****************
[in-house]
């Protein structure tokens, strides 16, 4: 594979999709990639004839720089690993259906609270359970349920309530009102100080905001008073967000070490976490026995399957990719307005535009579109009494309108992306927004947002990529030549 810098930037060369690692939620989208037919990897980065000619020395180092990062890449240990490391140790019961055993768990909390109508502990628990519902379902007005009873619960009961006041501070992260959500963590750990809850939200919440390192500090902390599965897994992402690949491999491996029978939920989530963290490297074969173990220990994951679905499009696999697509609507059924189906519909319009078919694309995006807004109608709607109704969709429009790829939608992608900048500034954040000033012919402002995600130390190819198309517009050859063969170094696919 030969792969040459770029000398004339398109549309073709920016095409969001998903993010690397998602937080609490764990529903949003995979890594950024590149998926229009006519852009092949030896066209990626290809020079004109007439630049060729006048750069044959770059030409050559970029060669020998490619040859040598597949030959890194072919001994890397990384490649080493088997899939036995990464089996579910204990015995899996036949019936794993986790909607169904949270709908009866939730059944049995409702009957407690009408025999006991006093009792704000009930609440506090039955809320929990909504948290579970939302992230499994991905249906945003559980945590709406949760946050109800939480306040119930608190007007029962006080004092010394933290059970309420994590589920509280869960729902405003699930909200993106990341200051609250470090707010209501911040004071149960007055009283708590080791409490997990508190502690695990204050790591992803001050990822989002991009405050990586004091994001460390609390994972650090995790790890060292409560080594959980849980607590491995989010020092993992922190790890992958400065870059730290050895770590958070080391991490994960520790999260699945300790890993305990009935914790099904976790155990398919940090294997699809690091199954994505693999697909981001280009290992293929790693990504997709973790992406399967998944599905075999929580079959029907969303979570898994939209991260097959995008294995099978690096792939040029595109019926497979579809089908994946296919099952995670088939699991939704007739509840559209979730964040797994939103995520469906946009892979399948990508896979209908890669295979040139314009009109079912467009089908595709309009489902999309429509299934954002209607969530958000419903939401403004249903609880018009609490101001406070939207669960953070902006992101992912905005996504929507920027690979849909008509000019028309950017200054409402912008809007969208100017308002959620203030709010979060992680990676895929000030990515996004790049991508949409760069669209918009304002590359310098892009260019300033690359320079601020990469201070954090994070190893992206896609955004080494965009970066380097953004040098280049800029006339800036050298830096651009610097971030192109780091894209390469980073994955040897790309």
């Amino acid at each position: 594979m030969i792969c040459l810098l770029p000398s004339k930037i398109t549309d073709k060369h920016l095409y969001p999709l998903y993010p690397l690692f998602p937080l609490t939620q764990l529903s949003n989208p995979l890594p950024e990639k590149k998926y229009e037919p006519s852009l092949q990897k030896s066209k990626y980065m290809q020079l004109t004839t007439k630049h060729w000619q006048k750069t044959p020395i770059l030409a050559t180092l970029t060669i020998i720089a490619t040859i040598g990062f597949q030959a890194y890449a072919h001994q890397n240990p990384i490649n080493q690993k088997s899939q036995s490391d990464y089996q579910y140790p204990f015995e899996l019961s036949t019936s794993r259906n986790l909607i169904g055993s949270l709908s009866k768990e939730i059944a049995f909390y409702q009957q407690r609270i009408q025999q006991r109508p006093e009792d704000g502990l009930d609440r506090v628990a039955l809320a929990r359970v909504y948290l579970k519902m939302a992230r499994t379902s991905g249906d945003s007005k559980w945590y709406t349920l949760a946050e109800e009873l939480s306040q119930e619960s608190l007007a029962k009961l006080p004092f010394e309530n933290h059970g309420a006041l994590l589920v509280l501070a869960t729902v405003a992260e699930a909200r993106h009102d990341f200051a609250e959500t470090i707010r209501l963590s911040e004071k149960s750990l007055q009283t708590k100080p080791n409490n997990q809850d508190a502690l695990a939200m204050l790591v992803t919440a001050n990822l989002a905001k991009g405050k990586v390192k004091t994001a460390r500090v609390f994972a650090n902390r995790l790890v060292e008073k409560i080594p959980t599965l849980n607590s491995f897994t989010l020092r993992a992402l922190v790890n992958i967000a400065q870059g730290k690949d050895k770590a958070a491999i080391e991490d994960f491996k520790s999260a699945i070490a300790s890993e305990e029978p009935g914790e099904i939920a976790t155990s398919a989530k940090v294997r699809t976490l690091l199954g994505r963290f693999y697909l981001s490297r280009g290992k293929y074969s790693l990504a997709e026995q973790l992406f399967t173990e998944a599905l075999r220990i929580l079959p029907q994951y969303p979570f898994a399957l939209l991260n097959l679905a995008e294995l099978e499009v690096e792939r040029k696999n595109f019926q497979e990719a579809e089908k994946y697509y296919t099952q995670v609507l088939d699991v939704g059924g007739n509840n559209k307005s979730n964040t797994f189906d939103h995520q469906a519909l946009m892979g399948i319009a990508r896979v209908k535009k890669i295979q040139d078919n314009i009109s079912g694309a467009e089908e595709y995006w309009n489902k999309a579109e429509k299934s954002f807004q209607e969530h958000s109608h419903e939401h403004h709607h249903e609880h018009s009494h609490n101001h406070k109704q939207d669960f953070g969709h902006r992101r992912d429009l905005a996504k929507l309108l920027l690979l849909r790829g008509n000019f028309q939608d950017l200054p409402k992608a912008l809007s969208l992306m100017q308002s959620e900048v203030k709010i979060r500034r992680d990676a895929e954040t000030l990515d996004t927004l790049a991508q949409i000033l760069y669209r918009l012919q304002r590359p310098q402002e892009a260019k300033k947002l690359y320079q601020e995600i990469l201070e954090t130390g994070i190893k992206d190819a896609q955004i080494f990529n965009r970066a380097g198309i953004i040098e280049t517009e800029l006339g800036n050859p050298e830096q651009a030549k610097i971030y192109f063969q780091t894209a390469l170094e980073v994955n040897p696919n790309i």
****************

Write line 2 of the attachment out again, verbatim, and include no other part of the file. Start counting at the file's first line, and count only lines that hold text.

């Protein structure tokens, strides 16, 4: 594979999709990639004839720089690993259906609270359970349920309530009102100080905001008073967000070490976490026995399957990719307005535009579109009494309108992306927004947002990529030549 810098930037060369690692939620989208037919990897980065000619020395180092990062890449240990490391140790019961055993768990909390109508502990628990519902379902007005009873619960009961006041501070992260959500963590750990809850939200919440390192500090902390599965897994992402690949491999491996029978939920989530963290490297074969173990220990994951679905499009696999697509609507059924189906519909319009078919694309995006807004109608709607109704969709429009790829939608992608900048500034954040000033012919402002995600130390190819198309517009050859063969170094696919 030969792969040459770029000398004339398109549309073709920016095409969001998903993010690397998602937080609490764990529903949003995979890594950024590149998926229009006519852009092949030896066209990626290809020079004109007439630049060729006048750069044959770059030409050559970029060669020998490619040859040598597949030959890194072919001994890397990384490649080493088997899939036995990464089996579910204990015995899996036949019936794993986790909607169904949270709908009866939730059944049995409702009957407690009408025999006991006093009792704000009930609440506090039955809320929990909504948290579970939302992230499994991905249906945003559980945590709406949760946050109800939480306040119930608190007007029962006080004092010394933290059970309420994590589920509280869960729902405003699930909200993106990341200051609250470090707010209501911040004071149960007055009283708590080791409490997990508190502690695990204050790591992803001050990822989002991009405050990586004091994001460390609390994972650090995790790890060292409560080594959980849980607590491995989010020092993992922190790890992958400065870059730290050895770590958070080391991490994960520790999260699945300790890993305990009935914790099904976790155990398919940090294997699809690091199954994505693999697909981001280009290992293929790693990504997709973790992406399967998944599905075999929580079959029907969303979570898994939209991260097959995008294995099978690096792939040029595109019926497979579809089908994946296919099952995670088939699991939704007739509840559209979730964040797994939103995520469906946009892979399948990508896979209908890669295979040139314009009109079912467009089908595709309009489902999309429509299934954002209607969530958000419903939401403004249903609880018009609490101001406070939207669960953070902006992101992912905005996504929507920027690979849909008509000019028309950017200054409402912008809007969208100017308002959620203030709010979060992680990676895929000030990515996004790049991508949409760069669209918009304002590359310098892009260019300033690359320079601020990469201070954090994070190893992206896609955004080494965009970066380097953004040098280049800029006339800036050298830096651009610097971030192109780091894209390469980073994955040897790309």